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A Fathers Perspective On The Gender Gap In Cybersecurity
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nemocraig
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nemocraig,
User Rank: Guru
10/11/2015 | 3:48:47 AM
Re: I don't know anymore
I'm not determined to succeed anymore. I've given up. 

In the words of Walt Disney ""If you can dream it, you can do it."

I can't anymore. I've been on my own since I was 14 and now I am 24 with no formal education. I struggle to make ends meet and I have no support. I have to do everything on my own and I've reached out to so many people to help me but I get turned away.

There is only so many no's/you can't that a kid can deal with and I've reached the end of my rope. I've given up on my career, on my life really. You'll probably read my obituary before you read that I've succeeded in getting into CyberSec
syntax_attack
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syntax_attack,
User Rank: Strategist
10/9/2015 | 1:16:26 PM
Re: No reason to drag feet on gender bias
First of all there is a lot of evidence that the apparent career preferences of the two genders are actually biological in nature.  Studies on children as young as 1 day old have shown that when presented with 2 images, one of a human moving and the other of a mechanical object, males will stare at the mechanical object far longer than female infants will.  Moreover studies conducted on juvenile primates have shown that male primates prefer to play with "traditional male toys" such as toy trucks and female primates prefer to play with "traditionally female toys" such as dolls.  These studies clearly indicate that the perceived "cultural gender norms" are more likely biological in nature.  We know there are differences in the ways that male and female brains function so why would we not expect these differences to manifest themselves in our career choices.  It quite probable that male preferences for STEM fields and female "aversion" to them is a consequence of biological underpinnings. 

 

Secondly why is a dearth of females in STEM fields even considered a "problem" to begin with?  The "gender gap" in STEM fields is no more a problem then the gender gap in nursing or education where women hold the majority of positions.  Nor is it any more of a problem then the lack of women in professions such as sanitation, auto mechanics, coal miners, ect.  We don't "need" more female STEM majors any more than we "need" more female coal miners or male nurses.  The only thing society needs is enough individuals to fill the required number of positions that are competent at their jobs.  Indeed pressuring females into fields where they may be less naturally inclined to excel in or be less content it could in fact be harmful to society as a whole as it would waste resources training somebody who will eventually drop out of the field or be less effective then another individual who would have otherwise received the position.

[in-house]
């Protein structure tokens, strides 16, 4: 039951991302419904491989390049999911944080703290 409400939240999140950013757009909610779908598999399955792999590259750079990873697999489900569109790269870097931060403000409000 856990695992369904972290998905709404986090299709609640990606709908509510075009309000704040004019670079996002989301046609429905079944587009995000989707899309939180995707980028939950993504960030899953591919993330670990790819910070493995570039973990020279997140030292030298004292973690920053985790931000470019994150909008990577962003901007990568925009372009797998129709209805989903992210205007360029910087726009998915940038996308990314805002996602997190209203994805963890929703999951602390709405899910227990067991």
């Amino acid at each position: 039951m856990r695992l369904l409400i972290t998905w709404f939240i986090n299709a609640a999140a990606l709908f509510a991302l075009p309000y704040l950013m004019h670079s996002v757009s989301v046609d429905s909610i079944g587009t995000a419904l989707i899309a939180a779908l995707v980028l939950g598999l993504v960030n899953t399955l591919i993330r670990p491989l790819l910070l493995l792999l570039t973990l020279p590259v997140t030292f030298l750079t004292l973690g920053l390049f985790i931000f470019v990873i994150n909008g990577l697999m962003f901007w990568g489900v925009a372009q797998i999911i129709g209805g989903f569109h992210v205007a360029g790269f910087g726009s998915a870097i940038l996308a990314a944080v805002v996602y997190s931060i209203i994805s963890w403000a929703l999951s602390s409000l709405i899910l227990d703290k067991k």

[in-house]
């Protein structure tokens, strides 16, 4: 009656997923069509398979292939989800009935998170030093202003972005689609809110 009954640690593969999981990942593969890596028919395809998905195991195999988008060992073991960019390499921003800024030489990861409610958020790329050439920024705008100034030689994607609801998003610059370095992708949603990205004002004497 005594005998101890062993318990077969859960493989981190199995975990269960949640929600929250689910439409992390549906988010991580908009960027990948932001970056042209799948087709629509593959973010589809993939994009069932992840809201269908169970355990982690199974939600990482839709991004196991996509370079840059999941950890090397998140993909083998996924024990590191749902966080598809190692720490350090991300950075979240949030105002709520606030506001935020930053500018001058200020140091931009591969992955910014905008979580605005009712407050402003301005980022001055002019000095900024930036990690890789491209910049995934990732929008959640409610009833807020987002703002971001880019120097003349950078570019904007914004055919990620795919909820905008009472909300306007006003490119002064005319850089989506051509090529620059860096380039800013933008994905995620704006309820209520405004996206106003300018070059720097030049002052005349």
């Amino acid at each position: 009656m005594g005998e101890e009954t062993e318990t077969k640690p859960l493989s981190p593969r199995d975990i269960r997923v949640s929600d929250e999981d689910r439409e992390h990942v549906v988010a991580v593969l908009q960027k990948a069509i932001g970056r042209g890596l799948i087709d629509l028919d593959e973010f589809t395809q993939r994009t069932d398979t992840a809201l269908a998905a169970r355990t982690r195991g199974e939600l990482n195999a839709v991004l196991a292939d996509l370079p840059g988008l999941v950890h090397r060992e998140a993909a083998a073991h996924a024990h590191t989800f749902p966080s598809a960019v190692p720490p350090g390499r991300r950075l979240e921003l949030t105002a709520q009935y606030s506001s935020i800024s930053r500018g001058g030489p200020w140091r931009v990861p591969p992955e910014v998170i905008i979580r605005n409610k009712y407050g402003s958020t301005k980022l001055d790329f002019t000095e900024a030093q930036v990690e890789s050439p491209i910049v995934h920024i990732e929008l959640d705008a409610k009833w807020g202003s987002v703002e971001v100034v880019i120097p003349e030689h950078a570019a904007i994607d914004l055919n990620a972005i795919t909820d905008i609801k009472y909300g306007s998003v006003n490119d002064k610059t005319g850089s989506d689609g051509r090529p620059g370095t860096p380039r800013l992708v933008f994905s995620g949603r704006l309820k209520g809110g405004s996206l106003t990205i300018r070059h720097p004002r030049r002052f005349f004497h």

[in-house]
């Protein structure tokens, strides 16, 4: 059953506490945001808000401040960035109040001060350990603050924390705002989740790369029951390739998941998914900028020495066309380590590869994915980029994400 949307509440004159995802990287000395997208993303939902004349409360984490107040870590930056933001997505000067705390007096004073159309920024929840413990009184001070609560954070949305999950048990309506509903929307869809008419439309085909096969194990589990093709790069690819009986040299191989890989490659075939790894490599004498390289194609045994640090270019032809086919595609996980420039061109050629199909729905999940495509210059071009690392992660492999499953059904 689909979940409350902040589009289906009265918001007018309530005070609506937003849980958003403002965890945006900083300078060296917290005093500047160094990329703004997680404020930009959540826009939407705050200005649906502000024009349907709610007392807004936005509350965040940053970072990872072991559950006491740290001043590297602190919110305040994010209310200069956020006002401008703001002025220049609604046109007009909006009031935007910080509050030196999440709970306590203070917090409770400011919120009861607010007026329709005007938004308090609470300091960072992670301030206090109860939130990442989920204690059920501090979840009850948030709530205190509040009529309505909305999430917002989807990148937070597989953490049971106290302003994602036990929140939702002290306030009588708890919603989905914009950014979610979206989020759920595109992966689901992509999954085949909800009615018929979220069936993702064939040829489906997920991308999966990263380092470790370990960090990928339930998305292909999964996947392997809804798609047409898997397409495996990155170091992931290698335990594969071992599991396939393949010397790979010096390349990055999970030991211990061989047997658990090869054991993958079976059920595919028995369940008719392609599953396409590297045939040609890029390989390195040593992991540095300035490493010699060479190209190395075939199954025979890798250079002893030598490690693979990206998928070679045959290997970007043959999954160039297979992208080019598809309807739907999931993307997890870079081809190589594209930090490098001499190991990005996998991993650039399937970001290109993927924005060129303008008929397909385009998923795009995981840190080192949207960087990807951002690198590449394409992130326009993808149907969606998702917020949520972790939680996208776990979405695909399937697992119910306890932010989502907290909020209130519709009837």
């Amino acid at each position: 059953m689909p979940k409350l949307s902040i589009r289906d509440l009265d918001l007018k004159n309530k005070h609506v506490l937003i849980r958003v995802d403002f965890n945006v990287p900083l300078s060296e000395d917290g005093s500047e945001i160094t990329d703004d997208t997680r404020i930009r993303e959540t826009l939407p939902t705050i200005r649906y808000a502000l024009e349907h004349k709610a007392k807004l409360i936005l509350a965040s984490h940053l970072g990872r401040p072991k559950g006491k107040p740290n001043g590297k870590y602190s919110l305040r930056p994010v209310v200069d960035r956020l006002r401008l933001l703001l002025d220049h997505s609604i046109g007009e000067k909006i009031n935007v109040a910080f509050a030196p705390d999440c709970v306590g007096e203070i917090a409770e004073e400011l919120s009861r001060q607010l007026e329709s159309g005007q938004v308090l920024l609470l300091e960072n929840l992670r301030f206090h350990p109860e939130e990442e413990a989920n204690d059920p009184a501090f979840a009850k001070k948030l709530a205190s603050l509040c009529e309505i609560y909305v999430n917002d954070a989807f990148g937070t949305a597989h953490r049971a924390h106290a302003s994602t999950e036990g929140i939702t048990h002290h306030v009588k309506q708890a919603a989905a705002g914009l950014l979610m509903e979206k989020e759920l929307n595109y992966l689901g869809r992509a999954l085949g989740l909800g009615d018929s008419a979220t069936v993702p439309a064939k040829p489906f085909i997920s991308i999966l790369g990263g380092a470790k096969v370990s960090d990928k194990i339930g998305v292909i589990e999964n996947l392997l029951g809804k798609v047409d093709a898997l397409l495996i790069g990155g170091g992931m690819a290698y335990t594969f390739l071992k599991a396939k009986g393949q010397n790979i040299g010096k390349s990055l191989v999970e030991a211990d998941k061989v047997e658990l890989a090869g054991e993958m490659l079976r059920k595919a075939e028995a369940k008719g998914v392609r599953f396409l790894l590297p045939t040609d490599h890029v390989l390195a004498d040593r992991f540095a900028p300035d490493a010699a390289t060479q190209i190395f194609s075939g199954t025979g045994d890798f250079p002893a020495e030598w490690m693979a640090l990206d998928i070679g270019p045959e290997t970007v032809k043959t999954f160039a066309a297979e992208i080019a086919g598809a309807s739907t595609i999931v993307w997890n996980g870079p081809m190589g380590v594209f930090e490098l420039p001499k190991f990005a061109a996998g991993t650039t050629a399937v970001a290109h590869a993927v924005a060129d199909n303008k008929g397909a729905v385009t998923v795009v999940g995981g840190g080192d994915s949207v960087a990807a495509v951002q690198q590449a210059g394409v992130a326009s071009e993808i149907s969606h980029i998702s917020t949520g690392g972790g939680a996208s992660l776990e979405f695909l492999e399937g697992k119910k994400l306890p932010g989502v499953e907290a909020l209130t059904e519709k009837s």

bpaddock
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bpaddock,
User Rank: Strategist
10/5/2015 | 11:21:47 AM
STEM has little to do with gender bias

"Author Robert Charette quotes CEO after CEO claiming an engineering shortage, all the way back to 1934. ... " :
www.edn.com/electronics-blogs/rowe-s-and-columns/4424012/STEM--Too-Much-or-Not-Enough-

The real problem is that those jobs don't pay enough or are in constant danger of being outsourced to places or people with cheaper labor rates.  If the shortage was real wages in those jobs would rise which is not happening and qualified people would not have given up looking for tech jobs they they kept getting passed over for.